Native Plants for Your Garden Shanna Jones, Plant Collections Mgr Cheekwood

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What constitutes a native plant?

The general opinion of what defines a native plant summarizes that it is indigenous or naturally occurring in a specific location over a long period of time. However, there is the the human element to consider. Human intervention has influenced what trees and flowers we grow for shade and aesthetic enjoyment as well as what crops we grow for nourishment. We humans, over time, not only transferred plants from one region to another, but we learned how to transfer pollen and, therefore genetics, creating hybrids. And so, the quote I frequently go to for an accurate definition of a native plant is this: “Native plants should be defined as those that have evolved and adapted to a specific location and have remained genetically unaltered by humans.”- Andy Wasowski

Why are native plants important to our ecosystem?

Over the past few decades, we have seen a serious decline in native plant population in North America due to agribusiness, urban development, and human activity. This has led to wildlife habitat and food loss, and even a reduction in native songbird populations.

Over time native plants perform well as they have naturally built up resistances to common diseases and pests in their community, leading to a reduction in pesticide use and improved water quality due to less chemical runoff occurrences.

For squirrels and other small mammals, as well as birds, natives provide necessary protective cover and habitat, as well as food in the form of seeds, nuts, fruit, and nectar.

Additionally, native plants can help counteract air pollution since they make excellent carbon sinks. Their extensive root systems and impressive ability to store water totally exceeds the ability of traditional lawn grass to do the same.

Which Tennessee natives should you plant as a part of a well-rounded garden design?

Native tree

yellowwood Tree / Cladrastis kentukea

Yellowwood is one of the loveliest southern native trees and it just so happens to also be the Tennessee Bicentennial tree (not to be confused with the Tennessee State Tree, tulip poplar). A member of the pea family, Fabaceae, flowers are pendulous, white, fragrant and a nectar haven for bees. It blooms between May and June. Yellowwood ranges between 30-50’ in height and is a low-branching tree with a rounded habit. The bark is an attractive smooth gray, similar to beech. It makes for an excellent shade tree with little disease and pest issues.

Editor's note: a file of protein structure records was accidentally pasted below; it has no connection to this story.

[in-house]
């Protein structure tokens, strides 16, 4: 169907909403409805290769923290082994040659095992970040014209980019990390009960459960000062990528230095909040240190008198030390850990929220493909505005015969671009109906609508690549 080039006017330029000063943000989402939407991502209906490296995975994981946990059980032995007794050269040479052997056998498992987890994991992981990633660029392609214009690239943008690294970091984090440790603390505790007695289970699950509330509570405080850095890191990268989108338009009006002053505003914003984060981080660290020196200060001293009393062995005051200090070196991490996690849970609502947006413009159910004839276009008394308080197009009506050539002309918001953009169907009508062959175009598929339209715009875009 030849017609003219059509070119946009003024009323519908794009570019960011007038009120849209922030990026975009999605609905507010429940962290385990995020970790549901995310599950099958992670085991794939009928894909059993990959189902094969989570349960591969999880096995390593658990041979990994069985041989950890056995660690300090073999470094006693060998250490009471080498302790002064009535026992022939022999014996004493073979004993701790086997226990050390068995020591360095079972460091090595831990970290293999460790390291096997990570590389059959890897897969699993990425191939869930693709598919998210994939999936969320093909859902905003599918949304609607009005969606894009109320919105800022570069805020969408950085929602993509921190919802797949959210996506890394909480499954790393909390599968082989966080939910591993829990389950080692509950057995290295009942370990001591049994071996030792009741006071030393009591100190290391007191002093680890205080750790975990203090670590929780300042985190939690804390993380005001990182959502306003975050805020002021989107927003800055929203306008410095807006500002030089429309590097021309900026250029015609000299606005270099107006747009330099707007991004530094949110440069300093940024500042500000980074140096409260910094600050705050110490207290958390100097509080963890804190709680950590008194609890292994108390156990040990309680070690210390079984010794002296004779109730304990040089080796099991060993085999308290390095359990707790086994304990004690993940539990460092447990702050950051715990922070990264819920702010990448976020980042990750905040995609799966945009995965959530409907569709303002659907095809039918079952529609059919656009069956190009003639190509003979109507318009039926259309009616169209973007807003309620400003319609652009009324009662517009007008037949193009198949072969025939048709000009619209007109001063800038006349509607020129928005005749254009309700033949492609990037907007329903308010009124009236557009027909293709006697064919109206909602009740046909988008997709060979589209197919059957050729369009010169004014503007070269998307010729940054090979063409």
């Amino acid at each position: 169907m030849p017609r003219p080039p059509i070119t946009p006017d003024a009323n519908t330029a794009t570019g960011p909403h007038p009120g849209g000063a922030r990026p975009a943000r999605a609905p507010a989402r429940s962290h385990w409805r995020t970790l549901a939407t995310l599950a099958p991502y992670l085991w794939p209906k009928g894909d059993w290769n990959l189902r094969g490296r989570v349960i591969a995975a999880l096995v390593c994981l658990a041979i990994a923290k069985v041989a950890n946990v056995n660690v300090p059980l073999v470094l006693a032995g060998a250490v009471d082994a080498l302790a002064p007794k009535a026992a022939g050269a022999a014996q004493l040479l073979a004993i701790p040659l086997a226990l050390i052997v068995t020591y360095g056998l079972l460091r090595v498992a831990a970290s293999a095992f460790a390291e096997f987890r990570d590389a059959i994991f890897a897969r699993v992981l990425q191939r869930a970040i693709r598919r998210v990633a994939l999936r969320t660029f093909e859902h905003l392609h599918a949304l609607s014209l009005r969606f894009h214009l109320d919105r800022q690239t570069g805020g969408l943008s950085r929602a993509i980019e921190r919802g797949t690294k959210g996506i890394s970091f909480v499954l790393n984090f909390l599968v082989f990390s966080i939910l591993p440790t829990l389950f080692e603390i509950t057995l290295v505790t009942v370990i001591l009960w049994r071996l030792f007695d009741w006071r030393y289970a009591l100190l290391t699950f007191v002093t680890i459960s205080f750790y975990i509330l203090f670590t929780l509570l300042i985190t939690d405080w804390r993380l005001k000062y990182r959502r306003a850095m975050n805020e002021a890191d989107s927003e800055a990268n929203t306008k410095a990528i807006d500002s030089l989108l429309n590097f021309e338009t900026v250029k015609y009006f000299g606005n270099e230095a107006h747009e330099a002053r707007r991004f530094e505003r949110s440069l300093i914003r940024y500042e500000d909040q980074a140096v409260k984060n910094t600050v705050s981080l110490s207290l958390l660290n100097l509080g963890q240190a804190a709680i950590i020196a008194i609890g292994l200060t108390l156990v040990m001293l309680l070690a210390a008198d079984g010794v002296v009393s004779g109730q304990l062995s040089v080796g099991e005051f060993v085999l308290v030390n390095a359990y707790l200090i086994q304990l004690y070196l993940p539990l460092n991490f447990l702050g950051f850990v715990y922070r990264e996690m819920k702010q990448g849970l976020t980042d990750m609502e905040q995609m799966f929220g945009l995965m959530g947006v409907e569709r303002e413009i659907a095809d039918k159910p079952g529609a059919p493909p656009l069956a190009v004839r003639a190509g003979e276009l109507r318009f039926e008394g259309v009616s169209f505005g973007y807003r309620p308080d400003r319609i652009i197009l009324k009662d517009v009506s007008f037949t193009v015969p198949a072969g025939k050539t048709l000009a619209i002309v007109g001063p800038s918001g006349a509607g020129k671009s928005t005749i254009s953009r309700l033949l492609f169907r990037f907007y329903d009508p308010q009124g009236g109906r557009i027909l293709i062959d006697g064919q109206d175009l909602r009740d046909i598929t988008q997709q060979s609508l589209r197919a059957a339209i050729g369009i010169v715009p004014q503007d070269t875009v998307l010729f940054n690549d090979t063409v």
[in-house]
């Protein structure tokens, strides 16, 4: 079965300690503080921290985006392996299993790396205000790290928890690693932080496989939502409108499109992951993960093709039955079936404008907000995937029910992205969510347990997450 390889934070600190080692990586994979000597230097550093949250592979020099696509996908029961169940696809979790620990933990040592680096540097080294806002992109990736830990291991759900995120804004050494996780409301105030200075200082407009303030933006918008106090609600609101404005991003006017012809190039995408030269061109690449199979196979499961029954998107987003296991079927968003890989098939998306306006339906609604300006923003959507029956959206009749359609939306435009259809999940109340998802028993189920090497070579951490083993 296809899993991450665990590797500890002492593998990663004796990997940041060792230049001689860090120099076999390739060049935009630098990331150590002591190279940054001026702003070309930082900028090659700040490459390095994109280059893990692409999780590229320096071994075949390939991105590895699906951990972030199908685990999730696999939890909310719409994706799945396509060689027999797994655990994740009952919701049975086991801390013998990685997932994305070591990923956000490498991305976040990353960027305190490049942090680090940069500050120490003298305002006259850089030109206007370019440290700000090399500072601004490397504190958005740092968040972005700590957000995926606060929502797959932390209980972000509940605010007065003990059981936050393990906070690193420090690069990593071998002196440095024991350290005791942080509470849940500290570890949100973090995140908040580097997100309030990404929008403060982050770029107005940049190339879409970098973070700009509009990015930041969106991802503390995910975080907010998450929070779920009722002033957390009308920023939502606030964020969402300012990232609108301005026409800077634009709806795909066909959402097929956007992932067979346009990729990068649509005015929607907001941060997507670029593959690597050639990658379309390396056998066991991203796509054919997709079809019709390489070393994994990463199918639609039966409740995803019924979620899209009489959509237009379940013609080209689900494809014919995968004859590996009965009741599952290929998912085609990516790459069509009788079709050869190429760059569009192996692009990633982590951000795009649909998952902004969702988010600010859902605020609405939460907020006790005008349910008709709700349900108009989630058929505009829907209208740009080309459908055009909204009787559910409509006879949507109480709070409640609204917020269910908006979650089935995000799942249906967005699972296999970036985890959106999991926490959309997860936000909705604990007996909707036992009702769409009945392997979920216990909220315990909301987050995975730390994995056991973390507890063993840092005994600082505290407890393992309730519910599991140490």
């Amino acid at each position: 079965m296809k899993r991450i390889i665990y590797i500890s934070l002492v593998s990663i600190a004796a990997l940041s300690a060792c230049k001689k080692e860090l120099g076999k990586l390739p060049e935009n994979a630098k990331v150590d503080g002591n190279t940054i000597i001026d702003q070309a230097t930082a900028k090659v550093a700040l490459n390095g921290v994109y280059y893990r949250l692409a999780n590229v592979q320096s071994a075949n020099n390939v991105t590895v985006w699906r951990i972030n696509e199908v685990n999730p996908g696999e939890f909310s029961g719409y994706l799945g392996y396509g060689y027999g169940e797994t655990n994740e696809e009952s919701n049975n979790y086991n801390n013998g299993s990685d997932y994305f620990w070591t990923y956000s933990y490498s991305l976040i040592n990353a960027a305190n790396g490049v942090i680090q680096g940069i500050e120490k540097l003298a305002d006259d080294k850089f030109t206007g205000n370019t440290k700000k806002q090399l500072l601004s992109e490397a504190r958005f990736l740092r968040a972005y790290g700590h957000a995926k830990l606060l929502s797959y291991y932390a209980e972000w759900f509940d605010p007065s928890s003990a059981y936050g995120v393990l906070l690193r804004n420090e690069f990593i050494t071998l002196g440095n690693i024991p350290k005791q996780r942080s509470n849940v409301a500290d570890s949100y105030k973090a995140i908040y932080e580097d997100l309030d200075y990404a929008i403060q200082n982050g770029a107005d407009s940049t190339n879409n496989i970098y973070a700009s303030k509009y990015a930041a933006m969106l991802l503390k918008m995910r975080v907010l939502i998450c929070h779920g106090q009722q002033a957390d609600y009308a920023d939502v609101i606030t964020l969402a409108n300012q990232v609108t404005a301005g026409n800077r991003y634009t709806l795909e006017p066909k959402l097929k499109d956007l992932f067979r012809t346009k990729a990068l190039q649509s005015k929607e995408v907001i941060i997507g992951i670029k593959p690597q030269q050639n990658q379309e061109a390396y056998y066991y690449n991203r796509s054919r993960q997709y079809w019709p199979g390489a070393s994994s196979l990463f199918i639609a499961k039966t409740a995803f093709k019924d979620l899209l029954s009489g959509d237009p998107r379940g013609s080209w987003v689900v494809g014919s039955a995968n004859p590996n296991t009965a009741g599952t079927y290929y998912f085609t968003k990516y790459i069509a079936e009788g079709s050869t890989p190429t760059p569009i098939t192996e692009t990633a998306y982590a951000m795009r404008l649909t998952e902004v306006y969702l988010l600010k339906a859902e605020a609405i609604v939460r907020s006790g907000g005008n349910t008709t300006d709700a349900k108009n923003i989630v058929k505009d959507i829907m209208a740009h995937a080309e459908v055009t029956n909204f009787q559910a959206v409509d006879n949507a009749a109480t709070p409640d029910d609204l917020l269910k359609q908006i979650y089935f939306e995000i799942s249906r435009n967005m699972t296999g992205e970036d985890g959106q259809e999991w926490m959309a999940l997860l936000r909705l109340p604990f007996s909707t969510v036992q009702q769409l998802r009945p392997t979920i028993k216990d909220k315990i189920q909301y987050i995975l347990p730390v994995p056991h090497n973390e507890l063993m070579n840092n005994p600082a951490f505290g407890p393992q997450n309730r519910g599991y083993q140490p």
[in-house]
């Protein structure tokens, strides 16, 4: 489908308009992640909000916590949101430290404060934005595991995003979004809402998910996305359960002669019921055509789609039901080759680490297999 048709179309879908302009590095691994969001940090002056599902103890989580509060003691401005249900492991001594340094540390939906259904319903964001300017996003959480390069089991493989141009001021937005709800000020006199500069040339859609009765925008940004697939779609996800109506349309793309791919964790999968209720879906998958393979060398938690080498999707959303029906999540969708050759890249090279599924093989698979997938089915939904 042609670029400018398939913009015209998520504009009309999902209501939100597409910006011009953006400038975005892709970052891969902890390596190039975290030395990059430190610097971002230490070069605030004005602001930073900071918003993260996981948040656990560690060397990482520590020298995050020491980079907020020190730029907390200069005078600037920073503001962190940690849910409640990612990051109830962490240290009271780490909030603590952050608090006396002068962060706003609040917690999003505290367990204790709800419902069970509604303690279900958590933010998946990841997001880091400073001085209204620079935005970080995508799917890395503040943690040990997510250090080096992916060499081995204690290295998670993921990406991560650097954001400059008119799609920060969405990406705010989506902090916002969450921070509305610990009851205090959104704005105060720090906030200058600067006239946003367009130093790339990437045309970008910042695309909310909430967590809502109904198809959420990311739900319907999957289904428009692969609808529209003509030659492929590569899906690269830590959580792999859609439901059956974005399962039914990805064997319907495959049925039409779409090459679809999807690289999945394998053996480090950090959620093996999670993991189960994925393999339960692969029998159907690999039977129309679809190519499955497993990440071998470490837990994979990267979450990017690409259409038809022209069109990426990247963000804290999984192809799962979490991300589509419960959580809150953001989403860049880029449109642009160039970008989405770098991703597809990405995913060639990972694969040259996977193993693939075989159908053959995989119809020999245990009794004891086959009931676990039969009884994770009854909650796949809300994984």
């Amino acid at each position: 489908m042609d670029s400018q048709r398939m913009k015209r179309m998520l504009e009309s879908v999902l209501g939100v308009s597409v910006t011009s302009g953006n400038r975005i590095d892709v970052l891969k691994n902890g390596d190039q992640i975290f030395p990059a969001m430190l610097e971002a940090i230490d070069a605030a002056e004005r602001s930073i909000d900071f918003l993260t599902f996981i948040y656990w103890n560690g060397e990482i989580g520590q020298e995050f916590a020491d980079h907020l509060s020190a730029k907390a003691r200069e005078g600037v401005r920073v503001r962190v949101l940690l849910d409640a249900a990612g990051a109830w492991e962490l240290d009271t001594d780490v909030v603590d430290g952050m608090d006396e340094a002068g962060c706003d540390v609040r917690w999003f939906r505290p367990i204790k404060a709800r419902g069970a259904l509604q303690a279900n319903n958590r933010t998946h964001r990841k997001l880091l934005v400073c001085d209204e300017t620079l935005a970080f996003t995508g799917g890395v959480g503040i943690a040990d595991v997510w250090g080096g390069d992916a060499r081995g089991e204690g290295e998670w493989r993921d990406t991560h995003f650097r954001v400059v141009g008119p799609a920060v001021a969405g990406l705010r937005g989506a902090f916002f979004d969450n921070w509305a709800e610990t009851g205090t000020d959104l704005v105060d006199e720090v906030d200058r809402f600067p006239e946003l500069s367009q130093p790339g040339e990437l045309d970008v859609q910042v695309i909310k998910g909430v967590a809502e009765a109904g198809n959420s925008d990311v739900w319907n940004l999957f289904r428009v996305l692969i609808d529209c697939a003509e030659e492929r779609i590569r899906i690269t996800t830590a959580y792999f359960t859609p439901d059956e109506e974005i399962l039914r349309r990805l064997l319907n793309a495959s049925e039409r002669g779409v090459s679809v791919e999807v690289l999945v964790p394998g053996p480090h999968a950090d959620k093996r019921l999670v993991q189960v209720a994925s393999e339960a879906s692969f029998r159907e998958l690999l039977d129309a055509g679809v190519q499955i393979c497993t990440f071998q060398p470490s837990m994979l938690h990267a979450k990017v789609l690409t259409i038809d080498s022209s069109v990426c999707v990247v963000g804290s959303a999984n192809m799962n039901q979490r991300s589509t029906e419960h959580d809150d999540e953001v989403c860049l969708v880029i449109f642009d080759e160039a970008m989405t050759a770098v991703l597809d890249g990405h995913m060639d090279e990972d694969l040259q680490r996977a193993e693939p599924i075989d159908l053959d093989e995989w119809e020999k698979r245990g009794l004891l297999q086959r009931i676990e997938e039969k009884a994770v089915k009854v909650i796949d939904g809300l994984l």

Native shrub

common sweetshrub / Calycanthus floridus

Featuring large red blooms, this native responds best in both flower power and stature when grown in full sun, even though its natural habitat is deep within the forest canopy. Plant in either sun or shade near an entranceway to maximize your exposure to its fragrance, a spicy apple. Even the bark of sweetshrub is scented and was once used as a substitute for cinnamon. This shrub is also deer resistant and tolerant of a wide range of soils.

 Native vine

crossvine / Bignonia capreolata

When given a suitable structure such as a fence, trellis, or even a building or tree, crossvine can climb from 30-50’ by its tiny tendrils with disk extensions. Its trumpet-shaped flowers are seen mostly in an orange-red color, flowering in May. Its leaves are semi-evergreen and the flowers emit a mocha-like fragrance.

Native wildflower

Indian pink or pink root / Spigelia marilandica

Spigelia has upward facing, red trumpet-shaped flowers with yellow throats and is one of the most beautiful star-shaped wildflowers found in our Tennessee forests. They are most impressive when given more sunlight than the deeply canopied woodland they are commonly found. The tubular red flowers are a beacon for all the resident hummingbirds and deadheading will encourage a rebloom.

 Native grass

little blue stem / Schizachyrium scoparium

One of the most useful and attractive grasses for multi-seasonal interest, this native grows 2-4’ tall. During the early period of growth, stems appear red-purplish in color, later maturing to a reddish brown with lavender-blue stem bases, and eventually turning into a bronze-orange hue in fall and winter. The puffy seed heads that follow the small purple flowers add a soft texture to the landscape. Little blue stem is an excellent grass selection for controlling erosion, restoring poor soils, and providing proper habitat. It is also deer tolerant

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